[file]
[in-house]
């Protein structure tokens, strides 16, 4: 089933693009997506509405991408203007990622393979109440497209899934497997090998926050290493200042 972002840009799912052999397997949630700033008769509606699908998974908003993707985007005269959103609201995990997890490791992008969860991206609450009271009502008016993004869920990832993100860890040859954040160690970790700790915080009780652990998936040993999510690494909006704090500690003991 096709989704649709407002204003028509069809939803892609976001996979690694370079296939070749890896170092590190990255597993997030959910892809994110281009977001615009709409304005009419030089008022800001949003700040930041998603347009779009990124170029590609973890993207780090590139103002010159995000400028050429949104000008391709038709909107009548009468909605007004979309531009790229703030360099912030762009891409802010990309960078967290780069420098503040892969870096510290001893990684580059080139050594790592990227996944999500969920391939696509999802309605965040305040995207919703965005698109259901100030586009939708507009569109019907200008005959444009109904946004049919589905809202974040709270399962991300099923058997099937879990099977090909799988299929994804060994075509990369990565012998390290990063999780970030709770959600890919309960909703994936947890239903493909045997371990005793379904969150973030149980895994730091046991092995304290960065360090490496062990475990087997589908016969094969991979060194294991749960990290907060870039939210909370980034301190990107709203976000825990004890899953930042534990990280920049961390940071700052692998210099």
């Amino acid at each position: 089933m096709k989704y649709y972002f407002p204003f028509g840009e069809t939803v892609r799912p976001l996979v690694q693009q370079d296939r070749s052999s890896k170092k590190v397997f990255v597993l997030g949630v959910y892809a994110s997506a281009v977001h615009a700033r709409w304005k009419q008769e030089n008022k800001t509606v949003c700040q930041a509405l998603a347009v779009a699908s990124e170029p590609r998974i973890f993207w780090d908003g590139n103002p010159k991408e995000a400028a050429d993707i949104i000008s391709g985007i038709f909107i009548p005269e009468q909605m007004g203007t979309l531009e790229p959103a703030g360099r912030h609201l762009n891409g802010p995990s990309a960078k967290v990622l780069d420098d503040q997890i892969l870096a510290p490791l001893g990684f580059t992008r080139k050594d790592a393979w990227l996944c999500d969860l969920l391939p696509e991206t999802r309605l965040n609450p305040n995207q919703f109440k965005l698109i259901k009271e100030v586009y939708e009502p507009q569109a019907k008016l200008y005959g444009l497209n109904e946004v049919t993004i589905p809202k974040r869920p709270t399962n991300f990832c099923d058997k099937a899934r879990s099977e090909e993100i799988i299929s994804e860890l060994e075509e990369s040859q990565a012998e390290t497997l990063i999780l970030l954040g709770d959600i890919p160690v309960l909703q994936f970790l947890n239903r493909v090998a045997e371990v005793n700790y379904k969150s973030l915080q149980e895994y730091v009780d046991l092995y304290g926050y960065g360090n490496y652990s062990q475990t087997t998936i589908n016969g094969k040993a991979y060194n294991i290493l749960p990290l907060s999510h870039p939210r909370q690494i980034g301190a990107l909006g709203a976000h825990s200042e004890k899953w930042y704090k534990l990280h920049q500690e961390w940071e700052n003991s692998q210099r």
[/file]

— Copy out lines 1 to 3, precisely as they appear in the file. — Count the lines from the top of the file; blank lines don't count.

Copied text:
[in-house]
């Protein structure tokens, strides 16, 4: 089933693009997506509405991408203007990622393979109440497209899934497997090998926050290493200042 972002840009799912052999397997949630700033008769509606699908998974908003993707985007005269959103609201995990997890490791992008969860991206609450009271009502008016993004869920990832993100860890040859954040160690970790700790915080009780652990998936040993999510690494909006704090500690003991 096709989704649709407002204003028509069809939803892609976001996979690694370079296939070749890896170092590190990255597993997030959910892809994110281009977001615009709409304005009419030089008022800001949003700040930041998603347009779009990124170029590609973890993207780090590139103002010159995000400028050429949104000008391709038709909107009548009468909605007004979309531009790229703030360099912030762009891409802010990309960078967290780069420098503040892969870096510290001893990684580059080139050594790592990227996944999500969920391939696509999802309605965040305040995207919703965005698109259901100030586009939708507009569109019907200008005959444009109904946004049919589905809202974040709270399962991300099923058997099937879990099977090909799988299929994804060994075509990369990565012998390290990063999780970030709770959600890919309960909703994936947890239903493909045997371990005793379904969150973030149980895994730091046991092995304290960065360090490496062990475990087997589908016969094969991979060194294991749960990290907060870039939210909370980034301190990107709203976000825990004890899953930042534990990280920049961390940071700052692998210099």
């Amino acid at each position: 089933m096709k989704y649709y972002f407002p204003f028509g840009e069809t939803v892609r799912p976001l996979v690694q693009q370079d296939r070749s052999s890896k170092k590190v397997f990255v597993l997030g949630v959910y892809a994110s997506a281009v977001h615009a700033r709409w304005k009419q008769e030089n008022k800001t509606v949003c700040q930041a509405l998603a347009v779009a699908s990124e170029p590609r998974i973890f993207w780090d908003g590139n103002p010159k991408e995000a400028a050429d993707i949104i000008s391709g985007i038709f909107i009548p005269e009468q909605m007004g203007t979309l531009e790229p959103a703030g360099r912030h609201l762009n891409g802010p995990s990309a960078k967290v990622l780069d420098d503040q997890i892969l870096a510290p490791l001893g990684f580059t992008r080139k050594d790592a393979w990227l996944c999500d969860l969920l391939p696509e991206t999802r309605l965040n609450p305040n995207q919703f109440k965005l698109i259901k009271e100030v586009y939708e009502p507009q569109a019907k008016l200008y005959g444009l497209n109904e946004v049919t993004i589905p809202k974040r869920p709270t399962n991300f990832c099923d058997k099937a899934r879990s099977e090909e993100i799988i299929s994804e860890l060994e075509e990369s040859q990565a012998e390290t497997l990063i999780l970030l954040g709770d959600i890919p160690v309960l909703q994936f970790l947890n239903r493909v090998a045997e371990v005793n700790y379904k969150s973030l915080q149980e895994y730091v009780d046991l092995y304290g926050y960065g360090n490496y652990s062990q475990t087997t998936i589908n016969g094969k040993a991979y060194n294991i290493l749960p990290l907060s999510h870039p939210r909370q690494i980034g301190a990107l909006g709203a976000h825990s200042e004890k899953w930042y704090k534990l990280h920049q500690e961390w940071e700052n003991s692998q210099r």